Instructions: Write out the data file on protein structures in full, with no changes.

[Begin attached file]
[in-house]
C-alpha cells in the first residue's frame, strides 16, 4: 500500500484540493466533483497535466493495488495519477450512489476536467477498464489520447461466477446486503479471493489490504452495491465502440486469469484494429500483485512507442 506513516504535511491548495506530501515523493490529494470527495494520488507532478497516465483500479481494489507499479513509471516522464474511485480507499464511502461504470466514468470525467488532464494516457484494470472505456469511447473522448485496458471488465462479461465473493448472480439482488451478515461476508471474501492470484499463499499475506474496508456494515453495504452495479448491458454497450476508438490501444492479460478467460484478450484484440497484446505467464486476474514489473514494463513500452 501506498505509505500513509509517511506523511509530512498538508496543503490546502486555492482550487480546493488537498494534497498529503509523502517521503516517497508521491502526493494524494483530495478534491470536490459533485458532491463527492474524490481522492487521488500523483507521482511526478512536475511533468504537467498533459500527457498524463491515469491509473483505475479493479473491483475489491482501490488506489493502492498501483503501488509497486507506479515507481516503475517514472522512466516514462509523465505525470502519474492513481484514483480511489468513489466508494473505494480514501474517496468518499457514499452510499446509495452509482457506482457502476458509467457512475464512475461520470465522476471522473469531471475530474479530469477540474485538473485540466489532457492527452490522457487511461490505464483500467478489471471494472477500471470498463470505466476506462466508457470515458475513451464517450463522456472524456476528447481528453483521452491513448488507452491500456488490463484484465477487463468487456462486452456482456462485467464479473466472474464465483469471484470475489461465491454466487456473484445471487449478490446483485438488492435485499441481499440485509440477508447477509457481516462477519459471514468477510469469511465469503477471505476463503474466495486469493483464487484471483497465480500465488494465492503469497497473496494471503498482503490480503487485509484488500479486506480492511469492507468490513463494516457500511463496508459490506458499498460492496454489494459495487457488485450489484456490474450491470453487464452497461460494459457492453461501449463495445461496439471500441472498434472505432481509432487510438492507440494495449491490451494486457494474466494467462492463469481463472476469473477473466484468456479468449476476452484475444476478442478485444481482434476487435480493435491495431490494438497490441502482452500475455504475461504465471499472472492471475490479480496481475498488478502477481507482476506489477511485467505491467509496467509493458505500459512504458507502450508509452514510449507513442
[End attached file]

[in-house]
C-alpha cells in the first residue's frame, strides 16, 4: 500500500484540493466533483497535466493495488495519477450512489476536467477498464489520447461466477446486503479471493489490504452495491465502440486469469484494429500483485512507442 506513516504535511491548495506530501515523493490529494470527495494520488507532478497516465483500479481494489507499479513509471516522464474511485480507499464511502461504470466514468470525467488532464494516457484494470472505456469511447473522448485496458471488465462479461465473493448472480439482488451478515461476508471474501492470484499463499499475506474496508456494515453495504452495479448491458454497450476508438490501444492479460478467460484478450484484440497484446505467464486476474514489473514494463513500452 501506498505509505500513509509517511506523511509530512498538508496543503490546502486555492482550487480546493488537498494534497498529503509523502517521503516517497508521491502526493494524494483530495478534491470536490459533485458532491463527492474524490481522492487521488500523483507521482511526478512536475511533468504537467498533459500527457498524463491515469491509473483505475479493479473491483475489491482501490488506489493502492498501483503501488509497486507506479515507481516503475517514472522512466516514462509523465505525470502519474492513481484514483480511489468513489466508494473505494480514501474517496468518499457514499452510499446509495452509482457506482457502476458509467457512475464512475461520470465522476471522473469531471475530474479530469477540474485538473485540466489532457492527452490522457487511461490505464483500467478489471471494472477500471470498463470505466476506462466508457470515458475513451464517450463522456472524456476528447481528453483521452491513448488507452491500456488490463484484465477487463468487456462486452456482456462485467464479473466472474464465483469471484470475489461465491454466487456473484445471487449478490446483485438488492435485499441481499440485509440477508447477509457481516462477519459471514468477510469469511465469503477471505476463503474466495486469493483464487484471483497465480500465488494465492503469497497473496494471503498482503490480503487485509484488500479486506480492511469492507468490513463494516457500511463496508459490506458499498460492496454489494459495487457488485450489484456490474450491470453487464452497461460494459457492453461501449463495445461496439471500441472498434472505432481509432487510438492507440494495449491490451494486457494474466494467462492463469481463472476469473477473466484468456479468449476476452484475444476478442478485444481482434476487435480493435491495431490494438497490441502482452500475455504475461504465471499472472492471475490479480496481475498488478502477481507482476506489477511485467505491467509496467509493458505500459512504458507502450508509452514510449507513442